The Risks Of Overtraining

  • By: admin
  • May 15, 2014
Over Training

Over Training

Whether you’re training for a marathon, triathlon, or just want to get into shape, you will need to be prepared to give some intense, prolonged, physical dedication. Getting your body ready or in shape will take months of jogging, swimming, biking, and training with weights. Some people go through tough workouts every day. Generally, we’d think that daily intense exercising would be beneficial for our health. But just as anything, moderation is important.

A great amount of athletes fall victim to overtraining, training their bodies intensely over long periods of time. Overtraining has a couple of symptoms and signs that begin to show once your body is unable to recover sufficiently enough prior to going into the next workout. Eventually, beginning the next work out before your body’s recovered from your last training session will cause a breakdown of the same body parts you’re working to improve.

The body needs to rest and have proper nutrition in order to build upon the parts you’ve worked on, including muscle mass, bones, heart and also lungs. The body’s systems and structures will adapt to the demands that you’ve added to them before resting. If the training goes beyond your current ability a little, your body will adapt to that in a good way. If the training goes well beyond your current ability, it will require more recovery time in order to adapt, and may cause injury.

The exact same phenomenon happens with trees. Roots of the trees will grow stronger after resting from the stress of wind blowing. Wind blowing too strong will pull the roots up, causing the tree to fall down. This may happen in a single gust or over a prolonged period of strong winds.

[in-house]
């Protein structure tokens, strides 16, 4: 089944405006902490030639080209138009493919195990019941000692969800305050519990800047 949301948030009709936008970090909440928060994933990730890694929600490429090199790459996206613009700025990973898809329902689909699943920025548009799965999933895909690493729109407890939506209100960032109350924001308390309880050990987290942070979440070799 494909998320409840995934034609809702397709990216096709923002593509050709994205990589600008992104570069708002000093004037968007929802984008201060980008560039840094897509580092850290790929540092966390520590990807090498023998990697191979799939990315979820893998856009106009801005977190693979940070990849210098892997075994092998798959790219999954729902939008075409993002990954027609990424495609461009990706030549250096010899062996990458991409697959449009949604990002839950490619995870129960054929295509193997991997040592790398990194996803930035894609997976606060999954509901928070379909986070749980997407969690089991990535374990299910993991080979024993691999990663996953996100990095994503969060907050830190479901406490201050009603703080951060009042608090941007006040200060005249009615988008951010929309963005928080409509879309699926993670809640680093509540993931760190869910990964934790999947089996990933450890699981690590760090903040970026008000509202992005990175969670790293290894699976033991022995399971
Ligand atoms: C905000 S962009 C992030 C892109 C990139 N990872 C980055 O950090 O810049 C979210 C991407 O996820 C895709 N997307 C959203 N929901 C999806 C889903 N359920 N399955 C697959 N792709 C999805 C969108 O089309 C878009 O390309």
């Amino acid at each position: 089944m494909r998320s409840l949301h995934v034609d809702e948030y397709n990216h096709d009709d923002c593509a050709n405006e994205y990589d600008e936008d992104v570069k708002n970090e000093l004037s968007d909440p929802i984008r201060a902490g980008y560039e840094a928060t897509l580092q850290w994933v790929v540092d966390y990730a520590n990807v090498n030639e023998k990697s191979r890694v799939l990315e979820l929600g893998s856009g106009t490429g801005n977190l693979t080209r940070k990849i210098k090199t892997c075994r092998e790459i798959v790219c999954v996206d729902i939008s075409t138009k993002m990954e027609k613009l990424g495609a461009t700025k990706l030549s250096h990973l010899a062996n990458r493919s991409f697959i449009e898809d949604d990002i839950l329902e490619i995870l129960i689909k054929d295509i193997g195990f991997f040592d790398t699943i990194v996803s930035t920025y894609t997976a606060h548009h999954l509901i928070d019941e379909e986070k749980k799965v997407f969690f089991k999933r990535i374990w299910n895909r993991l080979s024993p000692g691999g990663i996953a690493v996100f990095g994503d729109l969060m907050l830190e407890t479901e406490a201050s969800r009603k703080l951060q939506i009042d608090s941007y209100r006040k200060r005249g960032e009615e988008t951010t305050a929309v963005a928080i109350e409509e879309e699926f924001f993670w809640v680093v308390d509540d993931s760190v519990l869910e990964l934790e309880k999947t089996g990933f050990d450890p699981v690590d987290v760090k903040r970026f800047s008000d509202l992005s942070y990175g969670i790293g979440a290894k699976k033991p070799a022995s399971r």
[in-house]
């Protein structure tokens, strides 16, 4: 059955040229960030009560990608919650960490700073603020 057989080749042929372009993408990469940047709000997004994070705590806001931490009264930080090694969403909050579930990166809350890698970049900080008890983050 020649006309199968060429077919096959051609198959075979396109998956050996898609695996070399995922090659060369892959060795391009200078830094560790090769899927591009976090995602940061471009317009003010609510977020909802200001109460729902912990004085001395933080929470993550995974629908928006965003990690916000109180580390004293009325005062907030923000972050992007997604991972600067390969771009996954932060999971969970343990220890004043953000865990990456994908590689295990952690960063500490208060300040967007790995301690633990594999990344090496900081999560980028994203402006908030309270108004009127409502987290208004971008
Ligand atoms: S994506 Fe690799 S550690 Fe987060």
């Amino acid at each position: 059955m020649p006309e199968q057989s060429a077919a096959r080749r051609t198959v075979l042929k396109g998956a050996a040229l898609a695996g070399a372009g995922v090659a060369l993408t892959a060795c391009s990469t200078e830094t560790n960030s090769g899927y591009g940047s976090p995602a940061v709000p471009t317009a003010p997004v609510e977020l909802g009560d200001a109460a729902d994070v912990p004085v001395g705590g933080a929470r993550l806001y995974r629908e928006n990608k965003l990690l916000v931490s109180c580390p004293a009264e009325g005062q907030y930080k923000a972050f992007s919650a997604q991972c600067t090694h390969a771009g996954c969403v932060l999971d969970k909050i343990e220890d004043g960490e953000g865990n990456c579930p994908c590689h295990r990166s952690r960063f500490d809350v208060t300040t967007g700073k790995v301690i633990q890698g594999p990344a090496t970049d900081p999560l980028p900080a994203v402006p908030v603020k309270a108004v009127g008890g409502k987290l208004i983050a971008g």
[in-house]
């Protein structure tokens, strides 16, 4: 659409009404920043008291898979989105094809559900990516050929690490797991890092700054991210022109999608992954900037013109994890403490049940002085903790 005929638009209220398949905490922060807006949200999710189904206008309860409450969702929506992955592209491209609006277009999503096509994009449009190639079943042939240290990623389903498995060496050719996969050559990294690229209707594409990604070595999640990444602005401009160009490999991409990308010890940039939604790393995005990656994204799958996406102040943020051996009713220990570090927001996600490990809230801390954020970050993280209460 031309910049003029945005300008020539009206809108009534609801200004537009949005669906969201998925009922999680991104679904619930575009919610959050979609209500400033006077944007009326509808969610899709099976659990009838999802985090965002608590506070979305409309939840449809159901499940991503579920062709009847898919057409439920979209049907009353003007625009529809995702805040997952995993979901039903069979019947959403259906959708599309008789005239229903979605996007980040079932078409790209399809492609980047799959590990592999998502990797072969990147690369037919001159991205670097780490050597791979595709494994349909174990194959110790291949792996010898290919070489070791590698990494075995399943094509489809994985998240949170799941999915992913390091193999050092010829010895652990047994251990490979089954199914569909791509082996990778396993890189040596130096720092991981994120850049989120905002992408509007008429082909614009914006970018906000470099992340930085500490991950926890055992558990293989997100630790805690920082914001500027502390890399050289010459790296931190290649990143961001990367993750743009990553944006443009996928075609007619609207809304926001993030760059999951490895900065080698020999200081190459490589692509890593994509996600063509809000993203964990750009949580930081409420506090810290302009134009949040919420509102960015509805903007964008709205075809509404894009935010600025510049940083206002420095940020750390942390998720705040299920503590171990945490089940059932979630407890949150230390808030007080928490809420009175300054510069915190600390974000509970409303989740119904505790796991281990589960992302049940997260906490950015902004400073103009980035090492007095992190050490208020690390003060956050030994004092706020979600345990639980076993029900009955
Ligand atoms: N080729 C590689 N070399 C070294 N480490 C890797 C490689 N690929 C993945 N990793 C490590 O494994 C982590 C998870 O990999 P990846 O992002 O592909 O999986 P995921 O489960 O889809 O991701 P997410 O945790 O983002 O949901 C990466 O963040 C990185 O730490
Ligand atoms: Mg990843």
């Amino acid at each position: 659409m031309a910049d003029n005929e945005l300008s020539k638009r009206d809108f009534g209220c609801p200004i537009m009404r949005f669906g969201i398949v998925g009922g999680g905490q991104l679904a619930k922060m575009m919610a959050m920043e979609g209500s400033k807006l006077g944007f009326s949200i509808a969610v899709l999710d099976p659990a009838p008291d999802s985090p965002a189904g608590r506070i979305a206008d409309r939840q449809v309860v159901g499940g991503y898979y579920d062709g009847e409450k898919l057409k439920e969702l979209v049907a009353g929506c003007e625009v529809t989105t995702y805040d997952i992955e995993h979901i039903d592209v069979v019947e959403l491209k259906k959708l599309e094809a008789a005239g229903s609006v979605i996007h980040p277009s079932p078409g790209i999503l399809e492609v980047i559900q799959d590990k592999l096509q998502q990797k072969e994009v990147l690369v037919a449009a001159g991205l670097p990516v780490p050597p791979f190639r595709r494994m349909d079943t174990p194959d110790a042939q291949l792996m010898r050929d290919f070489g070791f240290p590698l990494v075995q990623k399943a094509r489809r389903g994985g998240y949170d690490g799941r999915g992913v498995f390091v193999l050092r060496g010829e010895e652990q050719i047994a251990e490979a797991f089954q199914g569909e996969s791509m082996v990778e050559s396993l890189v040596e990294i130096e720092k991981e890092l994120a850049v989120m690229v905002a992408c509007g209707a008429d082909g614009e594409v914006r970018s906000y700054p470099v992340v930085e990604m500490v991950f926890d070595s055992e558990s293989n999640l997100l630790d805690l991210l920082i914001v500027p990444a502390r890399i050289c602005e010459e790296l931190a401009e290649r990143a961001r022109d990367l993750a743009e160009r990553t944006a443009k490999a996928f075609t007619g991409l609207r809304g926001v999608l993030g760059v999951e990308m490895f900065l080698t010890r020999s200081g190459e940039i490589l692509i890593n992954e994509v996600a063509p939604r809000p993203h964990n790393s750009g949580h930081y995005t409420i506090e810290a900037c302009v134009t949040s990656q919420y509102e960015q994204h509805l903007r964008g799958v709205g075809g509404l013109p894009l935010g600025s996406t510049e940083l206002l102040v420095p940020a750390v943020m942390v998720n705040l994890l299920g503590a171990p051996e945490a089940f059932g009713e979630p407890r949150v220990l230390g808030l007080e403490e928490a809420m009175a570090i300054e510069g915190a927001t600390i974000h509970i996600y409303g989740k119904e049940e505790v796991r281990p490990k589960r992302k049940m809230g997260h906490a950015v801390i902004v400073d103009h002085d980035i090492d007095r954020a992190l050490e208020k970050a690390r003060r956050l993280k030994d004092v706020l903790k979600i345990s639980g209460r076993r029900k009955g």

The symptoms and signs of overtraining show up gradually and may look like different problems. Symptoms and signs of overtraining include:

Stress fractures, tendinitis, or other recurring and prolonged injuries.
Illnesses brought on by a decrease in the immune system’s functionality.
Decreased overall performance (becoming weaker or slower).
Amenorrhea, or an absence of a woman’s period.
Chronic fatigue.
Rapid decrease of lean body mass (weight loss but not with body fat loss).
Increased morning rest heart rates.

Being prepared for as well as allowing recovery time is very important. Your body makes use of the nutrients you’ve given it throughout the resting time, in particular when you sleep, to strengthen it. Caring for your body correctly will get you positive results. Stressing your muscles and then letting them rest will build them bigger and stronger. Stressing your heart and your lungs will make them work better. And stressing your bones and your joints will make them grow stronger. Two key factors are necessary for your recovery: Rest time and nutrition. A good nutrition, which should include protein intake as well as hydration, is very important, especially within 40 minutes of your training.

To best prevent overtraining, keep checking your morning rest heart rate. Of all signs listed above, it is the simplest to track and measure. Usually, you will notice an increased heart rate before other symptoms appear. Monitoring your recovery by keeping a log can be beneficial.

Overtraining can put you several months behind. Plan ahead, pay attention to your nutrition, and listen to the body. It will ensure that you reach your target goals.

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